A Georgia teacher is under fire for presenting a dangerous experiment to her class that ended up going terribly wrong. Instead of an exciting experiment, students looked on in horror as a fire became"out of control" and seriously injured a student.

CBS Atlanta affiliate WGCL-TV identified the high school teacher as Bridgette Blowe, and that she reportedly "froze in pure shock" when the fire leaped across the desk and set her student — who was in the front row — ablaze.

According to reports, witnesses say the student, 16-year-old Malachi McFadden, had his head down and wasn’t aware of the fire coming toward him. The student was hospitalized with third-degree burns on his face, neck and torso after the "burning money demonstration." The incident took place at Redan High School, which is located near the outskirts of Atlanta.

According to WGCL-TV, McFadden’s representative claimed that Blowe didn't give student protective equipment, nor advise the student to stand 10 feet away from the flame, which is mandated by safety protocol. 

Classroom In this photo, pupils wait for the start of the first written test in philosophy as part of the Baccalaureat (France's high school diploma) at a school in Paris, June 15, 2017. Photo: Martin Bureau/AFP/Getty Images

According to reports, Blowe, 36, has claimed that she had successfully done the demonstration in the past. The experiment includes lighting an accelerant-soaked bill on fire. However, in this particular class, the flame didn't appear to burn out completely. In her statement,  Blowe wrote, "so I attempted to extinguish the flame with water, but I reached for the alcohol instead, by mistake."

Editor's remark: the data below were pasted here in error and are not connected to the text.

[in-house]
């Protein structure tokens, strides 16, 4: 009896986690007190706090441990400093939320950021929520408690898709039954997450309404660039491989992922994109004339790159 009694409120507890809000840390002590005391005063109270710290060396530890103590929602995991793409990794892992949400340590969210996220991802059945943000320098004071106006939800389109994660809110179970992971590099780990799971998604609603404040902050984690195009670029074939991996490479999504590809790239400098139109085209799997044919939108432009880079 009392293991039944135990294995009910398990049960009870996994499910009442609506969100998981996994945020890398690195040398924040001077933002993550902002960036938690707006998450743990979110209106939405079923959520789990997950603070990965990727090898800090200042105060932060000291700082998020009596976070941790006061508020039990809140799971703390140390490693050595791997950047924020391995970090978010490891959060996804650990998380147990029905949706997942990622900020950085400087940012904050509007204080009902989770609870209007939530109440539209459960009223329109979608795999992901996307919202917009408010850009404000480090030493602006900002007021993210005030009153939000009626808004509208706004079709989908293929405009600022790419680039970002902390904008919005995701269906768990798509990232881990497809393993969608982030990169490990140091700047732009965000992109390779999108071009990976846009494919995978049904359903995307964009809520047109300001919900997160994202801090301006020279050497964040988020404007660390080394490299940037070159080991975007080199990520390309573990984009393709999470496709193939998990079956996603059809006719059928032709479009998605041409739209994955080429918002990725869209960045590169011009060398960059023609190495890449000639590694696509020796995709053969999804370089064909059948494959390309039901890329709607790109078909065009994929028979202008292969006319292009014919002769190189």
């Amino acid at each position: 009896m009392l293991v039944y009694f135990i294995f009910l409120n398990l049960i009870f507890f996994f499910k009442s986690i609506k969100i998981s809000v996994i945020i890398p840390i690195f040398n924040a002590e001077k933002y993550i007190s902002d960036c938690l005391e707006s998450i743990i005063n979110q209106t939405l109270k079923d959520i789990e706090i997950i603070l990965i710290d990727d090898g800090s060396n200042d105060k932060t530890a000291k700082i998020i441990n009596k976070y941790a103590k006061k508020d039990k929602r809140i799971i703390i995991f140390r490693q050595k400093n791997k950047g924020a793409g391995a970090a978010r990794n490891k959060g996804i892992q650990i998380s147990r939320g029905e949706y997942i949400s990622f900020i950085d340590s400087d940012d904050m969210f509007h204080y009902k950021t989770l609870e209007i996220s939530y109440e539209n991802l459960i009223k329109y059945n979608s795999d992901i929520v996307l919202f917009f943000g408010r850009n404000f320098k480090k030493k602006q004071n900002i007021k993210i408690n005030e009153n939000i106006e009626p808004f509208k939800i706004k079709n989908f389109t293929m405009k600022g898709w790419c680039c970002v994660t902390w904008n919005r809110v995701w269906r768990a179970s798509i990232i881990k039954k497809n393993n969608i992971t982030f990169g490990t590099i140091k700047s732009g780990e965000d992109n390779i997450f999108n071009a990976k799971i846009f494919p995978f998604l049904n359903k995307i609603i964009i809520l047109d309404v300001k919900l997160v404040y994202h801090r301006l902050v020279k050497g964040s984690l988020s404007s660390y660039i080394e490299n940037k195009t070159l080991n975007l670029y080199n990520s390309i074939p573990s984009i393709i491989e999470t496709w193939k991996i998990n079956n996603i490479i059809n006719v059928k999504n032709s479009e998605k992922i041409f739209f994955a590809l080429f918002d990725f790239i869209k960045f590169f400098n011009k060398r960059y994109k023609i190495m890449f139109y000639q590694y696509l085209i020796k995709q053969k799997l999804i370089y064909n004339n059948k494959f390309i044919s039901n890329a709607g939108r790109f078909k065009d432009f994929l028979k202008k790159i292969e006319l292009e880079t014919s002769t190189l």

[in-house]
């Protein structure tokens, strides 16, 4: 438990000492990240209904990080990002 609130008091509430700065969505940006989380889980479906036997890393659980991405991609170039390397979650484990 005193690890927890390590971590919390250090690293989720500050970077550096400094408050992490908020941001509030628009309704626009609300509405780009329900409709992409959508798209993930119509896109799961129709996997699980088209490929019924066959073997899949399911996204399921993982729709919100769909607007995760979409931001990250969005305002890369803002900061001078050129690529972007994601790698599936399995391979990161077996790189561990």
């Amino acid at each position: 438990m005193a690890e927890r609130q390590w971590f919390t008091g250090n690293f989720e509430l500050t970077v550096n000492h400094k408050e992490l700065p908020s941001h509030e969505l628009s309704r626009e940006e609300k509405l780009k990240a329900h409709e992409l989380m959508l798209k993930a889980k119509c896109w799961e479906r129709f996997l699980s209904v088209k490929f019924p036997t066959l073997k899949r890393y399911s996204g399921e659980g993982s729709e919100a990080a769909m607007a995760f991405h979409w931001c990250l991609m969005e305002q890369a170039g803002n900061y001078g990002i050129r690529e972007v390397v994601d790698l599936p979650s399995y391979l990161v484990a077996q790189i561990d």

Blowe claimed the glassware was mislabeled. However the report sayid it was unclear whether she was trying to put the fire out or "trying to make the flames larger so that students could see the flame." According to reports it is unclear as to whether the use of water or alcohol was accidental.

Reports indicate that Blowe had violated district standards, and that Regional Superintendent Sean Tartt recommended Blowe be fired. However, Principal Janice Boger recommended she be suspended and receive training on classroom safety instead. Blowe has been put on administrative paid leave and no disciplinary actions have been filed since the accident. Currently the district is "reviewing training and safety protocols for its science labs."

McFadden’s lawyer told news outlets that they will most likely sue for damages to cover the student’s pain and suffering, as well as past and future medical costs. McFadden will need plastic surgery. "The only thing for them to do is to accept responsibility for it," said McFadden’s lawyer.

Many students have been injured in the last few years during such classroom experiments. In 2014, a Manhattan student was left with over 31 percent burns. The student was later awarded $60 million in damages for pain and suffering.